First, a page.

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Paper Details

Emissions of Greenhouse Gases from Oil and Natural Gas Operations in Tanzania

Enock Chambile1* and Kwigema Malishee2

Journal Title:Journal of Chemical, Biological and physical sciences
Abstract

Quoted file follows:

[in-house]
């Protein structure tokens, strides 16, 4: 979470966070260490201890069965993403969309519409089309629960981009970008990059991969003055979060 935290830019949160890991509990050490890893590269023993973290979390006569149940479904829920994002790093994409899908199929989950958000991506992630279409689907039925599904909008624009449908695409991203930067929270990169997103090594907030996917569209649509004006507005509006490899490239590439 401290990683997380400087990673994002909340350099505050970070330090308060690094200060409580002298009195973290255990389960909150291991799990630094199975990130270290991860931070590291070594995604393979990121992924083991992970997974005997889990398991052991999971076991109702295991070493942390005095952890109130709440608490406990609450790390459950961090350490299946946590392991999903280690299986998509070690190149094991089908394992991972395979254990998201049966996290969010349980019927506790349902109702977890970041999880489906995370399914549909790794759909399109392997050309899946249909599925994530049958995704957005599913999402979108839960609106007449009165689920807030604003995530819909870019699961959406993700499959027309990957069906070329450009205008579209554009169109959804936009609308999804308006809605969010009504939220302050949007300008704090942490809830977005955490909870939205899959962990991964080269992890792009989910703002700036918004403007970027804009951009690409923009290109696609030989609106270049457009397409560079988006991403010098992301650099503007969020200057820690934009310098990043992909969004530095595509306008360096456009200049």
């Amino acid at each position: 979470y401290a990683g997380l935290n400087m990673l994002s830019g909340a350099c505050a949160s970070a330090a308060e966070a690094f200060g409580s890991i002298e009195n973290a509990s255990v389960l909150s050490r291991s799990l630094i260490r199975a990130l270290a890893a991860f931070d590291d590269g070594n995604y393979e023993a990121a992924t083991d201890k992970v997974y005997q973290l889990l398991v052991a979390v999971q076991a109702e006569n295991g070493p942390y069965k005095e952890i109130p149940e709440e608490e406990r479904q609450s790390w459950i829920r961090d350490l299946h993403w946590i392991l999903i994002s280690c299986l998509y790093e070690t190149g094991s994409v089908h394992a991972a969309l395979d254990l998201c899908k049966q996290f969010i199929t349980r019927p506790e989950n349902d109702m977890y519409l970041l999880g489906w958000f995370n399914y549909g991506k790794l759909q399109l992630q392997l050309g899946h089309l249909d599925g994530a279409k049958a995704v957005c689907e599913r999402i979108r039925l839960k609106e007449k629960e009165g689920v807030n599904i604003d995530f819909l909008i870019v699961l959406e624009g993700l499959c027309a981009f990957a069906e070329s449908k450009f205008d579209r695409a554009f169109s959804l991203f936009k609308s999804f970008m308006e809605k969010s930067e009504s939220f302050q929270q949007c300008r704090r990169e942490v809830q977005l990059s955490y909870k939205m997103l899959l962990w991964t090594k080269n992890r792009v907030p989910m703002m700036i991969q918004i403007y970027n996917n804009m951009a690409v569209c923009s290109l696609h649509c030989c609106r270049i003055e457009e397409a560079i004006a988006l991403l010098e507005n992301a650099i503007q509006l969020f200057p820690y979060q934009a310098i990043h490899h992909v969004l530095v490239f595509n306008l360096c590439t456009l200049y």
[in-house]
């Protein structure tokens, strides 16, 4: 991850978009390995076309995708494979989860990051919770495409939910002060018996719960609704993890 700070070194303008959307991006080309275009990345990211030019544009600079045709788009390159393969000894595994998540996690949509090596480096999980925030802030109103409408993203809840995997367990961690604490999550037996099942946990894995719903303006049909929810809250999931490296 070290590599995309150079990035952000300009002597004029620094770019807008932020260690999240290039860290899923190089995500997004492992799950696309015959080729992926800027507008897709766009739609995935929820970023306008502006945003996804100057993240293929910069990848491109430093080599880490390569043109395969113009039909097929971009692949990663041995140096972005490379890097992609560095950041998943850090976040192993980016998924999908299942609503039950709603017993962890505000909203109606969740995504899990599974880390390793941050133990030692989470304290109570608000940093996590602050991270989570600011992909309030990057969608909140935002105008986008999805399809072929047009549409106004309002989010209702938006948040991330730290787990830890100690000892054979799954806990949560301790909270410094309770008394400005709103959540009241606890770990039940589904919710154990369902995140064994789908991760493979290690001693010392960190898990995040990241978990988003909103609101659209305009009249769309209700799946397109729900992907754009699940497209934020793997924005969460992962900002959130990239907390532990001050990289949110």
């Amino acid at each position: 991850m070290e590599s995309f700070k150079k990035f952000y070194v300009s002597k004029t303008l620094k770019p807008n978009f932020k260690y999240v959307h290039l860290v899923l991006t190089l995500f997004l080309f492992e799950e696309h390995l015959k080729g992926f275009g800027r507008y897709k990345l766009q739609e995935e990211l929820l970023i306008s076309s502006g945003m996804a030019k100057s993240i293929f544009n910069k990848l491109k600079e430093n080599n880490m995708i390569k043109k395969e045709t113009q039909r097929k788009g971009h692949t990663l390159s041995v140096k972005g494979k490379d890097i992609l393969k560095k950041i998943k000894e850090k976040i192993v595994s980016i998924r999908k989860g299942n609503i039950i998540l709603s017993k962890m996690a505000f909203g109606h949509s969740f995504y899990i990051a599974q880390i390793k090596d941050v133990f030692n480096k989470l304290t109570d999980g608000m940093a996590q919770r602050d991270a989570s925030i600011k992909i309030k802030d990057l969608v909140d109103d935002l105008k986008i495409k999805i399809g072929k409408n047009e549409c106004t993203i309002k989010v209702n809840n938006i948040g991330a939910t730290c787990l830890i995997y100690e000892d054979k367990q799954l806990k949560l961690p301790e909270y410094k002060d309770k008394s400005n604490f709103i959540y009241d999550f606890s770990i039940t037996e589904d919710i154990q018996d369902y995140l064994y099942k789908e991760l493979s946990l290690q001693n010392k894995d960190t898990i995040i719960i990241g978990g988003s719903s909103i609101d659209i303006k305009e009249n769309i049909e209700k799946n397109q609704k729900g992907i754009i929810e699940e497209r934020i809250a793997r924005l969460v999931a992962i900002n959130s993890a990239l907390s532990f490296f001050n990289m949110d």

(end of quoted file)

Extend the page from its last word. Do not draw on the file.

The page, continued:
Tanzania is among developing countries striving to combat the global warming through encouraging the initiatives on switching to natural gas from fuel oil operations. The study was conducted to assess the dynamic changes on greenhouse gases (GHGs) emission shares to provide data to inform effective climate change mitigation strategies from oil and natural gas operations. The most three influential and long-lived greenhouse gases - carbon dioxide (CO2), methane (CH4), and nitrous oxide (N2O) were studied. The assessment was done to all imported oil types and natural gas generated from Songosongo gas project. The developed global warming potential revealed that CO2 emissions contained the largest share of 96% followed by N2O (4%) and CH4 (about 0%). Although there was a decrease in the amount of imported fuel oils and natural gas in 2008, the N2O emissions increased significantly from the base year 2007. However, the national GWP developed from year 1999 had the largest share of CO2 (61%), followed by CH4 (38%) and N2O (1%). Therefore, the study revealed the dynamic changes on Global Warming Potential (GWP) toward increasing shares of CO2 and N2O, especially if the modern natural gas economy will overlay the current agricultural economy.

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